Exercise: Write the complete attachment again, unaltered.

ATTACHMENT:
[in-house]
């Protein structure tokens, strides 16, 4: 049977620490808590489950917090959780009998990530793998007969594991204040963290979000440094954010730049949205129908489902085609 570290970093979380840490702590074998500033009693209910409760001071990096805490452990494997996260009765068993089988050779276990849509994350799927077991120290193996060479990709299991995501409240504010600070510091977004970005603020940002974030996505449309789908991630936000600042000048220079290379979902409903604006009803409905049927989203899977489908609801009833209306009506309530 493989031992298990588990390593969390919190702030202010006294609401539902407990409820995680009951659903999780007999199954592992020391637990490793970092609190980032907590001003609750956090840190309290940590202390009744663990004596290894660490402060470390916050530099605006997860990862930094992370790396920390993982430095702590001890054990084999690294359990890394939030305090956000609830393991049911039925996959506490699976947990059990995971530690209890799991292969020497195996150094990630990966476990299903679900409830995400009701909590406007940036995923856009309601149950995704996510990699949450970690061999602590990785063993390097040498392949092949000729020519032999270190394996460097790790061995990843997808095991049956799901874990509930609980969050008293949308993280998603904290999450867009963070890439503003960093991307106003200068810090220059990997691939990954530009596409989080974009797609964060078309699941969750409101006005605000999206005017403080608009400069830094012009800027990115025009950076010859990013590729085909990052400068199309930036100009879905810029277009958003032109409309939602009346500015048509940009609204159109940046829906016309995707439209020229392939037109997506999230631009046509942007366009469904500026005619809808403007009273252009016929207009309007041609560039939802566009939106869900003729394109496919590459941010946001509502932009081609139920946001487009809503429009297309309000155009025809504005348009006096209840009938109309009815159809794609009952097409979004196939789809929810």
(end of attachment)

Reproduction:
[in-house]
């Protein structure tokens, strides 16, 4: 049977620490808590489950917090959780009998990530793998007969594991204040963290979000440094954010730049949205129908489902085609 570290970093979380840490702590074998500033009693209910409760001071990096805490452990494997996260009765068993089988050779276990849509994350799927077991120290193996060479990709299991995501409240504010600070510091977004970005603020940002974030996505449309789908991630936000600042000048220079290379979902409903604006009803409905049927989203899977489908609801009833209306009506309530 493989031992298990588990390593969390919190702030202010006294609401539902407990409820995680009951659903999780007999199954592992020391637990490793970092609190980032907590001003609750956090840190309290940590202390009744663990004596290894660490402060470390916050530099605006997860990862930094992370790396920390993982430095702590001890054990084999690294359990890394939030305090956000609830393991049911039925996959506490699976947990059990995971530690209890799991292969020497195996150094990630990966476990299903679900409830995400009701909590406007940036995923856009309601149950995704996510990699949450970690061999602590990785063993390097040498392949092949000729020519032999270190394996460097790790061995990843997808095991049956799901874990509930609980969050008293949308993280998603904290999450867009963070890439503003960093991307106003200068810090220059990997691939990954530009596409989080974009797609964060078309699941969750409101006005605000999206005017403080608009400069830094012009800027990115025009950076010859990013590729085909990052400068199309930036100009879905810029277009958003032109409309939602009346500015048509940009609204159109940046829906016309995707439209020229392939037109997506999230631009046509942007366009469904500026005619809808403007009273252009016929207009309007041609560039939802566009939106869900003729394109496919590459941010946001509502932009081609139920946001487009809503429009297309309000155009025809504005348009006096209840009938109309009815159809794609009952097409979004196939789809929810």